COVID-19 vaccine is stored at -80 degrees celsius in the pharmacy at Roseland Community Hospital on December 18, 2020 in Chicago, Illinois. The hospital began distributing the COVID-19 vaccine to its workers yesterday. (Photo by Scott Olson/Getty Images)
By Taylor Hirth
On a sunny Wednesday a little over a month ago, my 7-year-old daughter bravely held my hand as we walked into Children’s Mercy Hospital in Kansas City to participate in a pediatric vaccine trial.
After a numbing agent, a blood draw and a nasal swab, she was finally injected with either a placebo or the first dose of the Pfizer COVID-19 vaccine. She did it all without shedding a tear — quite an accomplishment for a little girl who once kicked a nurse while trying to fend off a dreaded needle.
We waited 30 minutes to ensure there were no adverse reactions and we were sent home to document our experience via a secured app.
Earlier this year when various outlets reported that Children’s Mercy had launched a registry for those interested in participating in the pediatric vaccine trial, I raced to volunteer her. I had not yet been able to get myself vaccinated when I signed her up for the trial.
I am sure there are some people who cannot fathom allowing their children to participate in medical research. I understand their hesitation.
I am not one of those parents.
Having contracted and survived COVID myself in December, I know first-hand the impact the long term side effects can continue to have long after the virus has left the body.
Since then, I’ve dealt with bouts of vertigo, waves of fatigue and a strange sensation that makes me feel like I need to periodically hold in deep breaths. I have friends who still haven’t completely recovered their sense of taste or report that everything now tastes like metal or garbage. I know others who have developed other strange and inexplicable health issues since recovering who are still trying to find an explanation and relief. I wanted my daughter to have some bit of protection against these possibilities.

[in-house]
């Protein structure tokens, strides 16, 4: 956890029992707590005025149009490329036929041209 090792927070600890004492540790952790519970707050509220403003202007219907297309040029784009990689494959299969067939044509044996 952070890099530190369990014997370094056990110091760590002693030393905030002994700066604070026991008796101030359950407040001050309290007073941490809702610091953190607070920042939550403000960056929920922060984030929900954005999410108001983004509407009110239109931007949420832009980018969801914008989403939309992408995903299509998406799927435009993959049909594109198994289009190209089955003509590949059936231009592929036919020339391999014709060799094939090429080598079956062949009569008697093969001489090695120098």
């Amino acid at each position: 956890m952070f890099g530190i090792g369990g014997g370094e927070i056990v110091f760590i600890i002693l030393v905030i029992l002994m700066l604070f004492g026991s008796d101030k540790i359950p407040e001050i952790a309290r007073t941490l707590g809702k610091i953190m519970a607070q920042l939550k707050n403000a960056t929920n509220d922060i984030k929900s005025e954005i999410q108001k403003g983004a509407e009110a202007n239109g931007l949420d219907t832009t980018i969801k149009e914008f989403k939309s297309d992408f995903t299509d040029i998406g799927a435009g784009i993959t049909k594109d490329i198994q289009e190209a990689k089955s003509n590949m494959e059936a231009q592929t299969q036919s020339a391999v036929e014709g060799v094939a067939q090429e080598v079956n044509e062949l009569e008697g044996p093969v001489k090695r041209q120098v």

When this coronavirus first hit, we knew little and the information roll out was chaotic at best. But with time and data, scientists have been able to determine a lot of factors with much more certainty. We now know that COVID can injure organs beyond the lungs. We know that the heart and brain can experience lasting damage. It can increase the chances of blood clots and weaken blood vessels. So many people do not realize that even though you may survive a mild bout with this virus, that doesn’t mean you’re out of the woods.
I understand that, as with any medical trial, there are risks. I fault nobody for having concerns. I had my own. I did an extensive amount of research about the safety of vaccine trials and about the process with which this particular vaccine was developed and approved for adults, and came to the conclusion that there was minimal chance of major side effects.
I had also participated in a number of medical trials for extra cash as a college student, so I was familiar with the safety standards and protocols. This was all within my level of comfort.
But beyond being okay with it as a mother, I also needed to know my daughter was okay with it herself.
We often discuss things like boundaries and consent, so it was important to me that she understood what a COVID vaccine trial would entail, and that she wanted to participate of her own free will.